A U.S. federal jury found former Immunosyn Corp Chief Executive Stephen Ferrone guilty on Friday of fraudulently misleading investors, U.S. securities regulators said.
The U.S. Securities and Exchange Commission in 2011 had charged California-based Immunosyn with misleading investors about the regulatory status of the company’s sole product, a drug derived from goat blood called SF-1019, that was intended to treat a variety of ailments.
The SEC said the jury on Friday found that Ferrone’s “statements in multiple annual reports, quarterly reports, current reports, press releases, speeches, and interviews fraudulently misled investors.”
“We are pleased with the jury’s finding that Stephen Ferrone defrauded Immunosyn’s investors with misleading statements in the company’s filings and press releases and his own speeches and interviews,” Andrew Ceresney, director of the SEC’S Division of Enforcement said in a statement.
The SEC’S complaint had alleged that Immunosyn misleadingly stated in various public filings from 2006 to 2010 that its controlling shareholder, Argyll Biotechnologies LLC, either planned to seek or had sought U.S. regulatory approval for human clinical trials for SF-1019.
(Reporting by Subrat Patnaik and Ismail Shakil in Bengaluru; Editing by Leslie Adler)
Fatal drug overdoses drop in US for first time in decades
Fatal drug overdoses in the US declined by 5.1 percent in 2018, according to preliminary official data released Wednesday, the first drop in two decades.
The trend was driven by a steep decline in deaths linked to prescription painkillers.
"The latest provisional data on overdose deaths show that America's united efforts to curb opioid use disorder and addiction are working," Health and Human Services Secretary Alex Azar said, though he cautioned the epidemic would not be cured overnight.
The total number of estimated deaths dropped to 68,557 in 2018 against 72,224 the year before, according to the figures released by the Centers for Disease Control and Prevention (CDC).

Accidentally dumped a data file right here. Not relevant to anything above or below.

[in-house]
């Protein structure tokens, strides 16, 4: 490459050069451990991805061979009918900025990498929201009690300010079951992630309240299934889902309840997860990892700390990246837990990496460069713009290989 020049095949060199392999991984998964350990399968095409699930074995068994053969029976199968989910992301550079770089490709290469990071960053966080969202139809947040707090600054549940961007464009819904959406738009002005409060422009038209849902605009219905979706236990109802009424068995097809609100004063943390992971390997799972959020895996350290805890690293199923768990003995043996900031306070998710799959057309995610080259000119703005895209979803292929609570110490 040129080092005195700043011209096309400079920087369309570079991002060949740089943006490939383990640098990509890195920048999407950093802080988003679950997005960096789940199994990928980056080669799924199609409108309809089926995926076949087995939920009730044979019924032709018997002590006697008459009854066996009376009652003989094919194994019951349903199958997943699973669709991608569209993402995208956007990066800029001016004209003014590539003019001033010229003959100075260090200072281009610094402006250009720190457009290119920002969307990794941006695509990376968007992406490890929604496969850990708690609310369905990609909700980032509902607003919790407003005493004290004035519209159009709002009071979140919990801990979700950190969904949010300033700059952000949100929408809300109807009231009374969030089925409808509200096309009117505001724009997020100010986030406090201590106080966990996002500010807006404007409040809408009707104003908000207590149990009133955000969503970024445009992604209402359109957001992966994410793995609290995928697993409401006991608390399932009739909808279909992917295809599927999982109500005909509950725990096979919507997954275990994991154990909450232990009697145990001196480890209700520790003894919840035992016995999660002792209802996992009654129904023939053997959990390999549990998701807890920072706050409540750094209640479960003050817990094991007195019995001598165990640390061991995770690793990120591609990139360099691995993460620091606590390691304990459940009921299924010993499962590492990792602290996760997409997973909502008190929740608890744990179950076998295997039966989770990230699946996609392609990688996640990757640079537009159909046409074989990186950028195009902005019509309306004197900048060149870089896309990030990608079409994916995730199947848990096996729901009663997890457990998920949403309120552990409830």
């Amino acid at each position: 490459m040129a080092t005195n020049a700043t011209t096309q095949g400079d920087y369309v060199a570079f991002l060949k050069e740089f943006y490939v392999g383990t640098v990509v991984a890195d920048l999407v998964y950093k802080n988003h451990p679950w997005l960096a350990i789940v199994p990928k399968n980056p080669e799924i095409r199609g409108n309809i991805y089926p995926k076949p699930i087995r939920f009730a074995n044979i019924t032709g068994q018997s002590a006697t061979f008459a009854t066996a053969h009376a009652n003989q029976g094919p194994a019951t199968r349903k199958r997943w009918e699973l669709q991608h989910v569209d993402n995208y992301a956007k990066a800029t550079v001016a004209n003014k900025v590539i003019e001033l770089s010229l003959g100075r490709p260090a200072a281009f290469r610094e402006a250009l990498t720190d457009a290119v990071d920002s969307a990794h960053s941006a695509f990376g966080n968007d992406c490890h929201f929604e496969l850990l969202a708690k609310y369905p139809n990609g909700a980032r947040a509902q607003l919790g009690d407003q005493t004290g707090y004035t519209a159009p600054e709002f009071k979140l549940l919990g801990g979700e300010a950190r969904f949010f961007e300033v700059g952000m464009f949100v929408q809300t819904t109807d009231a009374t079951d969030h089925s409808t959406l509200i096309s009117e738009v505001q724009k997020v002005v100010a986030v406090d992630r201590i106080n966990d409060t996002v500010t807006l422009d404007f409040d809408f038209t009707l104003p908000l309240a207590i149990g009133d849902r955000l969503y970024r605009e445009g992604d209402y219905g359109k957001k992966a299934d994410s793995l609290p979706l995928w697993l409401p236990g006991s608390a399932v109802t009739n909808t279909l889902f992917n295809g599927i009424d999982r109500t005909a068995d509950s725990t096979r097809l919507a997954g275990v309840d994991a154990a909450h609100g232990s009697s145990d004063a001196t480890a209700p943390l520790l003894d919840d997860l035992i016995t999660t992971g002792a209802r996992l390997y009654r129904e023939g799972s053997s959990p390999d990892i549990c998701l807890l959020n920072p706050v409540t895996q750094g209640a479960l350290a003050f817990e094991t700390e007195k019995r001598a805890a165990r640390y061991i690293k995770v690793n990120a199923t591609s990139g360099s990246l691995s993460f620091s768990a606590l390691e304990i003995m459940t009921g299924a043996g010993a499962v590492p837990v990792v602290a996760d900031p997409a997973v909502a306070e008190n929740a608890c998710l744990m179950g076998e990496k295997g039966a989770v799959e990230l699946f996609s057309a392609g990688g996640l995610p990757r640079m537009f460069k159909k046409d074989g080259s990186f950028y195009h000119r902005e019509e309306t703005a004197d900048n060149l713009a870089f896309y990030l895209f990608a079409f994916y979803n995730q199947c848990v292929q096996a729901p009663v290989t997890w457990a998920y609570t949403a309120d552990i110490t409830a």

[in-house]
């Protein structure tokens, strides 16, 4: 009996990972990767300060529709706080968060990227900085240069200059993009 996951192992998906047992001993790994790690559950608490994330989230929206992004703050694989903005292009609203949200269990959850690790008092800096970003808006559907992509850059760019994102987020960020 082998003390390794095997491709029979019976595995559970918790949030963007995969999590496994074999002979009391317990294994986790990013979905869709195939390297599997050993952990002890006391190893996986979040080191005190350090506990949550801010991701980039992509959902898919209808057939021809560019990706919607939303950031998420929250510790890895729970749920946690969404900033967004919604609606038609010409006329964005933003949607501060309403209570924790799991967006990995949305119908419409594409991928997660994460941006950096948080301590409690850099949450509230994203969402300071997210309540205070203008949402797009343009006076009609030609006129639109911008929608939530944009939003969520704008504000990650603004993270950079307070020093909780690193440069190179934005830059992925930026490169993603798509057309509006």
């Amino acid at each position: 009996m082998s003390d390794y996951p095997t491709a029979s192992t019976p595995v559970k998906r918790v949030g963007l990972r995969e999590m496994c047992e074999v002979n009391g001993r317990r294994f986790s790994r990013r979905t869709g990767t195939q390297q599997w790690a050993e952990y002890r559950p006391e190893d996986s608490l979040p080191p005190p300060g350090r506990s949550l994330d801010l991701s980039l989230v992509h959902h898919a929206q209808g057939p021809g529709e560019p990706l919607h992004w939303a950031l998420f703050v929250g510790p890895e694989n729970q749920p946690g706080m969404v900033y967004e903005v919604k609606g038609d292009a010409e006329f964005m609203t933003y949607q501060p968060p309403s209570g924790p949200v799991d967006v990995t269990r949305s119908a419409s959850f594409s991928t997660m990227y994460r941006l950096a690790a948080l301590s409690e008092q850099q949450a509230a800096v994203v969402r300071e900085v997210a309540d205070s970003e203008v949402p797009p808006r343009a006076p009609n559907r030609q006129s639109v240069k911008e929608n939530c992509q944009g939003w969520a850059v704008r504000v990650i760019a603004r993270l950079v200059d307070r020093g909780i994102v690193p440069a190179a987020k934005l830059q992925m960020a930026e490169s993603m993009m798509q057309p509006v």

Judge blocks effort to conceal details in Trump campaign crimes case as Bill Barr’s DOJ mysteriously closes the probe
A federal judge confirmed on Wednesday that the Justice Department has ended its investigation into campaign finance crimes committed by former Trump lawyer Michael Cohen, indicating that no one else will face charges in the case. But Judge William Pauley also announced that, over the government’s objections, he will be making many of the underlying documents in the case public without requested redactions.
The case stemmed from Cohen’s efforts during the 2016 campaign to secure hush money payments for two women who said they had affairs with Donald Trump. Since investigators determined these payments were done in order to help secure Trump’s victory, the spending counted as campaign contributions that were never recorded and were, in fact, illegally concealed. The Trump Organization, Cohen has said, helped repay him for the costs of the hush money while disguising the payment falsely as a legal retainer.
Rand Paul just blocked the 9/11 victim fund because it isn’t paid for — but didn’t care when it was a $1.5 trillion tax cut
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Sen. Kirsten Gillibrand (D-NY) called for the bill to be passed in the Senate by unanimous consent, but even a single lawmaker’s objection can block the move and slow down the process. The measure is still widely expected to pass, but Paul wants to use the opportunity to complain about the national debt.
“We need to address our massive debt in this country,” he said “We have a $22 trillion debt. We’re adding debt at about a trillion dollars a year. And therefore any new spending that we are approaching, any new program that’s going to have the longevity of 70-80 years, should be offset by cutting spending that’s less valuable. We need to at least have this debate.”